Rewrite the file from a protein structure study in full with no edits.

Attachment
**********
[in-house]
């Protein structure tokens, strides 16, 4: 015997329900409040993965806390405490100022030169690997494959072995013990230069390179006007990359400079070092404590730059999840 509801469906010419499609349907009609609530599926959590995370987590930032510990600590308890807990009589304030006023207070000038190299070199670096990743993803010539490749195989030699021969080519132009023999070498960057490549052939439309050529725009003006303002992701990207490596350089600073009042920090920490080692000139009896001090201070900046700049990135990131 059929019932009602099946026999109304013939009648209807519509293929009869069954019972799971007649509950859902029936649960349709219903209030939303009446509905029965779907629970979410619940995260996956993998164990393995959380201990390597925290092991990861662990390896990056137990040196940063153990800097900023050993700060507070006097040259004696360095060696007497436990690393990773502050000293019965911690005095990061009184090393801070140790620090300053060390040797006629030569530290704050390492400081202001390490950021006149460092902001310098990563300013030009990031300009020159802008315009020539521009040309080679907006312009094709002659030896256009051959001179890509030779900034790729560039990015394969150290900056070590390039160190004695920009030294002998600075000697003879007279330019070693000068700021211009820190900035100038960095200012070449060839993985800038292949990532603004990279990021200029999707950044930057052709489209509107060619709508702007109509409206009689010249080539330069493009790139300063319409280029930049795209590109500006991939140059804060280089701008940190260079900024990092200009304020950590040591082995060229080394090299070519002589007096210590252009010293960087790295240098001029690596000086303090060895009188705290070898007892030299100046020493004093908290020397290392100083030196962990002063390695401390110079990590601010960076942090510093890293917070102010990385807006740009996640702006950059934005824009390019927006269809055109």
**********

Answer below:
[in-house]
């Protein structure tokens, strides 16, 4: 015997329900409040993965806390405490100022030169690997494959072995013990230069390179006007990359400079070092404590730059999840 509801469906010419499609349907009609609530599926959590995370987590930032510990600590308890807990009589304030006023207070000038190299070199670096990743993803010539490749195989030699021969080519132009023999070498960057490549052939439309050529725009003006303002992701990207490596350089600073009042920090920490080692000139009896001090201070900046700049990135990131 059929019932009602099946026999109304013939009648209807519509293929009869069954019972799971007649509950859902029936649960349709219903209030939303009446509905029965779907629970979410619940995260996956993998164990393995959380201990390597925290092991990861662990390896990056137990040196940063153990800097900023050993700060507070006097040259004696360095060696007497436990690393990773502050000293019965911690005095990061009184090393801070140790620090300053060390040797006629030569530290704050390492400081202001390490950021006149460092902001310098990563300013030009990031300009020159802008315009020539521009040309080679907006312009094709002659030896256009051959001179890509030779900034790729560039990015394969150290900056070590390039160190004695920009030294002998600075000697003879007279330019070693000068700021211009820190900035100038960095200012070449060839993985800038292949990532603004990279990021200029999707950044930057052709489209509107060619709508702007109509409206009689010249080539330069493009790139300063319409280029930049795209590109500006991939140059804060280089701008940190260079900024990092200009304020950590040591082995060229080394090299070519002589007096210590252009010293960087790295240098001029690596000086303090060895009188705290070898007892030299100046020493004093908290020397290392100083030196962990002063390695401390110079990590601010960076942090510093890293917070102010990385807006740009996640702006950059934005824009390019927006269809055109």